These are all just random examples off the top of my head and I am certain devs can do and expand more. But the point is, I can see a lot of ways that it would make the actual experience and mechanics of playing games better. The first time in COD when you can tell which direction a running enemy is coming from simply by your controller haptic vibrating in the direction of the enemy before you even see him on screen without having to use your map. Then this wouldn't be a gimmick anymore lol. It would even make people change how they play and not just run around all the time so as to not give away their position.



not like you hear footsteps before that or is the PS5 audio not good enough?



 "I think people should define the word crap" - Kirby007

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Sounds like what some devs said about the HD rumble on the switch. Some games it is kinda neat but for the most part, it fades into the background for me. We will see if this one ends up grabbing my attention more.



             

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kirby007 said:
not like you hear footsteps before that or is the PS5 audio not good enough?

What?

I'd like to get hands on with the controller to form an opinion. Even if the haptics offer only a subtle improvement over whats in the DS4, I'd be happy.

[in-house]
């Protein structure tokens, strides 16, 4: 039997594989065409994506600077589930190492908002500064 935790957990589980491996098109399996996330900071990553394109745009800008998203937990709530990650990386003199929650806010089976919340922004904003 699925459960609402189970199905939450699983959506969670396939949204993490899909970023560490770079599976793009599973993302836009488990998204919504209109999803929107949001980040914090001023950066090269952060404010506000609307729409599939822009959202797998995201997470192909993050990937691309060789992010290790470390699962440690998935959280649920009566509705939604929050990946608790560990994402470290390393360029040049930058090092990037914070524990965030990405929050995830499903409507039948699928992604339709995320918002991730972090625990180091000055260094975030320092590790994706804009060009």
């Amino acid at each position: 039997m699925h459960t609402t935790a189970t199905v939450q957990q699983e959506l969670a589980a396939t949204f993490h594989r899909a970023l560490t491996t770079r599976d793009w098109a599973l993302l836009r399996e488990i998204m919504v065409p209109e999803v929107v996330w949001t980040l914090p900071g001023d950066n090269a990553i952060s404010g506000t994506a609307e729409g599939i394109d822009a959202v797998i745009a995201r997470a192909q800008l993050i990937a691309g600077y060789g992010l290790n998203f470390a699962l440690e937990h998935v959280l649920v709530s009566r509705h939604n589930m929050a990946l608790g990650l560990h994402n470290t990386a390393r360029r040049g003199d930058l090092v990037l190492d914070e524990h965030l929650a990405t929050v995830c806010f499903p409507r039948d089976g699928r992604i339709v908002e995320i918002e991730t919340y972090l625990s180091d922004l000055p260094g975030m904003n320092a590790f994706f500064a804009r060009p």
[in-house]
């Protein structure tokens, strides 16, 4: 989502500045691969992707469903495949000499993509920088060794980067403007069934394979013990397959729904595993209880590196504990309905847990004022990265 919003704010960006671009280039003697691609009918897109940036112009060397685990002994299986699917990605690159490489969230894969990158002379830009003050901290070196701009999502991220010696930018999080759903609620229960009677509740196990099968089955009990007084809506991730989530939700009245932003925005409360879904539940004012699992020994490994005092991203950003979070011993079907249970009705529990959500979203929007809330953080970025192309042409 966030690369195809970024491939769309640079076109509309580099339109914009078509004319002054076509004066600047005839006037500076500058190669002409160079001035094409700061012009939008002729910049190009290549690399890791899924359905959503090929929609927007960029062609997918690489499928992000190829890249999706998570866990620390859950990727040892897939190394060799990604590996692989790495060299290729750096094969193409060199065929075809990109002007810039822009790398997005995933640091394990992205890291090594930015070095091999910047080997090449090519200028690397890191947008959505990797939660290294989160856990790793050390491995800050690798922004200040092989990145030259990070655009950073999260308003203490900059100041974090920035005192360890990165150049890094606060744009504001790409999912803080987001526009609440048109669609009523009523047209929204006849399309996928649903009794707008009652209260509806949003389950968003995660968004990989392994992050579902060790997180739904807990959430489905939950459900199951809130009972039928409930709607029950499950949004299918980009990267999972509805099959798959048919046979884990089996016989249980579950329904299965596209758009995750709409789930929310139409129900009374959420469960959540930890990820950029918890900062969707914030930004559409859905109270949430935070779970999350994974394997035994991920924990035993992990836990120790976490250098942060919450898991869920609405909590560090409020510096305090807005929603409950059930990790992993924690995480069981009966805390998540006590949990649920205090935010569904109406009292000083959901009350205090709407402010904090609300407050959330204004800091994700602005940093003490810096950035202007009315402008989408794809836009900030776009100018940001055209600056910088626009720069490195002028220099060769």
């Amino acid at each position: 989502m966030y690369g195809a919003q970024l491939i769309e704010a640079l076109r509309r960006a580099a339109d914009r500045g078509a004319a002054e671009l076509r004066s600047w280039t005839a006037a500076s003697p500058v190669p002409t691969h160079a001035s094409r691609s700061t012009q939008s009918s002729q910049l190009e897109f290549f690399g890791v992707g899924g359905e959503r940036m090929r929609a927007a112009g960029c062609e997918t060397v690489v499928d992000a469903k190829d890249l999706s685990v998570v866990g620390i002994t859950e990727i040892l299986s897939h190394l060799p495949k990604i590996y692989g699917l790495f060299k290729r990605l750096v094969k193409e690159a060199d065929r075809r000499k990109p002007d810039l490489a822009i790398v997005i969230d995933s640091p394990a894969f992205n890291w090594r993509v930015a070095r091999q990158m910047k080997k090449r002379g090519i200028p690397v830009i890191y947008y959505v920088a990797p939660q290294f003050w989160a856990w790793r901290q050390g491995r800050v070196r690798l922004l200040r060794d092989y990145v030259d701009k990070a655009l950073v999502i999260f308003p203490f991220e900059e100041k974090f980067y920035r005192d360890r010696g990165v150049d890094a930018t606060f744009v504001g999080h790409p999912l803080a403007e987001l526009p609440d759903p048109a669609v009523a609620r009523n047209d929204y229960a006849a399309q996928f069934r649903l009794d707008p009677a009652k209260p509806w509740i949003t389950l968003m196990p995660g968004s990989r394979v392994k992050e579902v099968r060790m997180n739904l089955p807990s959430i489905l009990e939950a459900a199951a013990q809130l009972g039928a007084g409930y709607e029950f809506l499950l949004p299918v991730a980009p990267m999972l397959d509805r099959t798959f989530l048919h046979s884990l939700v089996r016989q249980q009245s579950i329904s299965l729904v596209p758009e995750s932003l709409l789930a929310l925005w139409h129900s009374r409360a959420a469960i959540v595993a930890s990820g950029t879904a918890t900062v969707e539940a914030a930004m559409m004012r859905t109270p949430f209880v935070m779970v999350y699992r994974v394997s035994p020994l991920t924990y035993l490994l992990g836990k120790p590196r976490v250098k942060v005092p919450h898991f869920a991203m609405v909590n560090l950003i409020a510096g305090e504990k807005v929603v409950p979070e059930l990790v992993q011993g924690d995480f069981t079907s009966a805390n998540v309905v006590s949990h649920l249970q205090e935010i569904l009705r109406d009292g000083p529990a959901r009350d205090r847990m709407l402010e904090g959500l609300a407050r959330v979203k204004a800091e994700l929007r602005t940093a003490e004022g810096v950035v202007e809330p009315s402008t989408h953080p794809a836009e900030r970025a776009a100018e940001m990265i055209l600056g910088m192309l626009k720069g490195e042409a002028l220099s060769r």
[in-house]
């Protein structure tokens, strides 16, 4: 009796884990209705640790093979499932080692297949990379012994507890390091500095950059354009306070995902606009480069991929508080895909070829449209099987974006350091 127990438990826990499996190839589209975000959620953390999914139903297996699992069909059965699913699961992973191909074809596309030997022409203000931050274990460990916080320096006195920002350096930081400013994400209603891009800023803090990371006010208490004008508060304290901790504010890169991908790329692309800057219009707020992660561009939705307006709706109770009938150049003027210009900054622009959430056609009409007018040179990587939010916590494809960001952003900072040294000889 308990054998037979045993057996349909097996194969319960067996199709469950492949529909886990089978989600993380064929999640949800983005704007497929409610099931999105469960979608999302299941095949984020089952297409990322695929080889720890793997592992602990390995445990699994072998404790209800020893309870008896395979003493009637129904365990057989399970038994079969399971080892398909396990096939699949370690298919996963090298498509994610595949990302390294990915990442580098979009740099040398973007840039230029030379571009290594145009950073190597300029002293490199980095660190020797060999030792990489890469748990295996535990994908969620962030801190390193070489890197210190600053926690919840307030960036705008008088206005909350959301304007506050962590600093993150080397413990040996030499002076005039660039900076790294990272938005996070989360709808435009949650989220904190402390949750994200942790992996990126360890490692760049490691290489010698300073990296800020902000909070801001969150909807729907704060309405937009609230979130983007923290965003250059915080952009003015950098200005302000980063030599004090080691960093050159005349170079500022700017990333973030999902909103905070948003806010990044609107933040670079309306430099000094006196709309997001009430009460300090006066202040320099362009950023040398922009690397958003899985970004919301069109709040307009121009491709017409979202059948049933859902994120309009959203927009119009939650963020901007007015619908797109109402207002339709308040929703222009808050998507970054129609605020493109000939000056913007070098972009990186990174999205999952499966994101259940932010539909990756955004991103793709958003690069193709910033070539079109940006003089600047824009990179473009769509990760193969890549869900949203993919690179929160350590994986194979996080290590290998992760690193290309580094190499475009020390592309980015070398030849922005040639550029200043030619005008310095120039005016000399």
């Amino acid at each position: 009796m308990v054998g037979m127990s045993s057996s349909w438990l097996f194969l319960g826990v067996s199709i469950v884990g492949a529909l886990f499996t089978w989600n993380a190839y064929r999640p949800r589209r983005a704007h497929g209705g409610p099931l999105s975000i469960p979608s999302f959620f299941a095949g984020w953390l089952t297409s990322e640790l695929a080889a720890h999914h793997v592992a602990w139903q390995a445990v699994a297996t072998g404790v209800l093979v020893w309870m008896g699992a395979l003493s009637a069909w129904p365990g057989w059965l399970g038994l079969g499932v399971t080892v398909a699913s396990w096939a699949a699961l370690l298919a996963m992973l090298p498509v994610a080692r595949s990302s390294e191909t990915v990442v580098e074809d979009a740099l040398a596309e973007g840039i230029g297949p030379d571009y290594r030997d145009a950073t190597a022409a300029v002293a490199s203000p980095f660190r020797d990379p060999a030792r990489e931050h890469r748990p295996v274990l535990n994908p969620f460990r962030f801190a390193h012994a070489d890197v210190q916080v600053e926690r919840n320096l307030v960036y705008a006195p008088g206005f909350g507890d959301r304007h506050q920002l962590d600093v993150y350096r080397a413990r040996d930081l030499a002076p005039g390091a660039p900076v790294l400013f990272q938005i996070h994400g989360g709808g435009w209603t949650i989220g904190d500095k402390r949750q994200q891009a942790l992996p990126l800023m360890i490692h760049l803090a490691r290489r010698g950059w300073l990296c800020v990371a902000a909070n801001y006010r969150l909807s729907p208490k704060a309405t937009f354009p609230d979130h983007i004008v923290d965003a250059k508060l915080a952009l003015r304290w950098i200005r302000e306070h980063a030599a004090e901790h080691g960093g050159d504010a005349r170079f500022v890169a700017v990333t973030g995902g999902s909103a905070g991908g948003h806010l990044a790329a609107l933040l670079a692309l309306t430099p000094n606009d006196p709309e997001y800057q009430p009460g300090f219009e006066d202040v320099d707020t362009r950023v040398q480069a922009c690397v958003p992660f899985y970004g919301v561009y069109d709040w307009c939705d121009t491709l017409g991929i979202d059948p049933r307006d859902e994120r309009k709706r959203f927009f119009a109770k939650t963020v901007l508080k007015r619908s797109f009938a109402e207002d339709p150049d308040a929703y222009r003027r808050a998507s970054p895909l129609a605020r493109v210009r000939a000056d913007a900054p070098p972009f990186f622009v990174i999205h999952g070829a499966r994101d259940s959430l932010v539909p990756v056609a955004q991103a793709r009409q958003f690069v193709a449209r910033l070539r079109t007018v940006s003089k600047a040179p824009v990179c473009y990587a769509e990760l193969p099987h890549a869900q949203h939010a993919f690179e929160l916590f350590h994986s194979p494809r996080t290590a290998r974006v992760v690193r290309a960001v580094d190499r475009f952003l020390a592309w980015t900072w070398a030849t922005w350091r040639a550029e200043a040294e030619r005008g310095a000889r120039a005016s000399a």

This is just marketing talk though. 



 

Random_Matt said:
Hmm, have to try it to come to a good opinion. Sounds a gimmick so far.

What?, are you one of the ones who also thought Rumble was a gimmick?.



zero129 said:
Random_Matt said:
Hmm, have to try it to come to a good opinion. Sounds a gimmick so far.

What?, are you one of the ones who also thought Rumble was a gimmick?.

you mean it isn't?



 "I think people should define the word crap" - Kirby007

Join the Prediction League http://www.vgchartz.com/predictions

Instead of seeking to convince others, we can be open to changing our own minds, and seek out information that contradicts our own steadfast point of view. Maybe it’ll turn out that those who disagree with you actually have a solid grasp of the facts. There’s a slight possibility that, after all, you’re the one who’s wrong.